Ian Simpson has been living with Type 2 diabetes for 30 years. He explains how he has managed his diabetes – he motivates the motivator.
Ian Simpson (68) is retired and lives in Walmer Heights, Port Elizabeth with his wife, Diane.
Who motivates the motivator?
This is a question that I have asked myself and colleagues on many an occasion over the years. Sadly, you cannot rely solely on others for motivation, you need to motivate yourself!
Climbing the corporate ladder
The joy of being appointed the youngest CEO in the blood transfusion industry, at age 36 years, was short-lived. The stress that came with the position and making final decisions took its toll two years later. I was diagnosed with Type 2 diabetes at my annual medical check-up. Having grown up with a father who had the same condition, I should have recognised the signs and symptoms.
What motivated me was that I had a family, wife and kids, to take care of. I needed to be in good health for them. For this reason, I set myself short-term goals to motivate myself:
- Be present when my children matriculated.
- Celebrate and dance with them at their 21st birthday parties.
- Be present when they graduated from university.
- Celebrate and dance with them at their weddings.
- Reach retirement age, which my father was not able to. Fortunately, I was able to retire two years early. I have now passed normal retirement age.
- Enjoy at least five years retirement.
Having achieved these goals, I set two further goals, over which I have no direct control. These are to see and hold some grandchildren and to reach age 70.
Lack of knowledge
At the time of my diagnosis, the knowledge in the medical fraternity was lacking. There were no specialist diabetologists nor support groups in Port Elizabeth.
As a medical technologist by profession and a member of the Port Elizabeth (Host) Lions Club, it seemed logical that I re-established the PE Branch of the Diabetes Association, as a means of obtaining this much-needed information and knowledge.
With tremendous support from the Diabetes Association Head Office and the Lions Clubs this happened in 1991. I became Chairman of the local branch, District Chairman of Diabetes and Health for Lions Clubs International, and a Board Member of the South African Diabetes Association, as it was then called. The PE Branch of Diabetes SA is still running successfully today. This was and is still one of the best ways for any person with diabetes to obtain knowledge about their condition and to motivate them to avoid complications of poorly controlled diabetes.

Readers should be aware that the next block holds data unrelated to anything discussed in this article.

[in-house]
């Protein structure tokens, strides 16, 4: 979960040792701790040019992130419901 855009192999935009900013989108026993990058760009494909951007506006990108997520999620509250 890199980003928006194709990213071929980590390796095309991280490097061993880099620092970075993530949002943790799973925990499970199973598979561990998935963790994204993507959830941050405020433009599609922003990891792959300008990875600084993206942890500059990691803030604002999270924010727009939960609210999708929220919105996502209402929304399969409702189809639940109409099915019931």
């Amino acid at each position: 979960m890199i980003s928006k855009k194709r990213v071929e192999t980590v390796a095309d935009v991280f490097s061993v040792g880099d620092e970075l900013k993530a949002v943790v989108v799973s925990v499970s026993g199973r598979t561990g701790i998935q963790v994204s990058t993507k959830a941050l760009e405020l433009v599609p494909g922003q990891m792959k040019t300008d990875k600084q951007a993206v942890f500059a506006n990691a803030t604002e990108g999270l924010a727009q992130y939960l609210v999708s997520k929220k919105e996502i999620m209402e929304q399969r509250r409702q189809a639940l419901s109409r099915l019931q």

My current medication includes 1 Diaglucide tablet with breakfast and dinner, with 8 IU Apidra (short-acting insulin) with meals, and 20 IU Lantus (basal-insulin) at 9pm each night.
In addition to this, I take a mild blood pressure and cholesterol pill per day as a precaution. I don’t have high blood pressure or cholesterol, however, I underwent a successful quadruple bypass at age 53 as a consequence of my condition.
Soon after my diagnosis, I consulted two dietitians. Although, I don’t follow a strict diet as such, I do believe in ‘everything in moderation’ and know the importance of reading and understanding product labels. Within one week, I no longer missed sugar in my hot beverages nor on my porridge/cereal, and I don’t use sweeteners. I only consume sweets, chocolates and soft drinks if they are sugar-free or low-GI.
For breakfast, I eat two slices of low-GI anchovy toast, or Jungle Oats, or All Bran Flakes with fat-free milk. Lunch consists of fruit and two slices of low-GI bread and dinner consists of a protein, a starch and two vegetables or salads.
Mid-morning and mid-afternoon snacks include a few dates, or nuts, or ProVita biscuits. My evening snack is either a few dates or spoons of fat-free plain yoghurt. I start and end the day with black rooibos tea. I have coffee with fat-free milk after breakfast and Ceylon tea with fat-free milk mid-morning and mid-afternoon. In between this, I drink filtered tap water as and when required. Within a short time, I made the switch from beer and whisky to whisky only, and once again only in moderation. I now only take a few tipples on three days of the week.
For most of the first 20 – 25 years, I walked daily at lunch time, which not only formed the bulk of my exercise, improved my circulation but gave me time away from interruptions to solve many work related problems. In addition to this, I walked the dogs every 2 – 3 days, played tennis and rode my bicycle on a weekly basis.
These days with my advancing years, I organise and play bowls twice per week at PE Bowling Club, the oldest bowling club in South Africa, and swim during the warmer months. I also make use of an exercise strider when the weather is not too good for outdoor activities.
During the last 10 years of my working life, having taken the early morning flight to Johannesburg at least once per month, I now remain in bed until 8am each day. During this period, I often quoted the following to my colleagues, which seems appropriate in this situation:
“What lies behind us and what lies before us are tiny matters compared to what lies within us” – Ralph Waldo Emerson.
That’s 30 years in a nutshell, so be informed, get as much information and knowledge as possible, set yourself some short-term goals, motivate yourself and follow the instruction from your healthcare professionals. ~ Ian W Simpson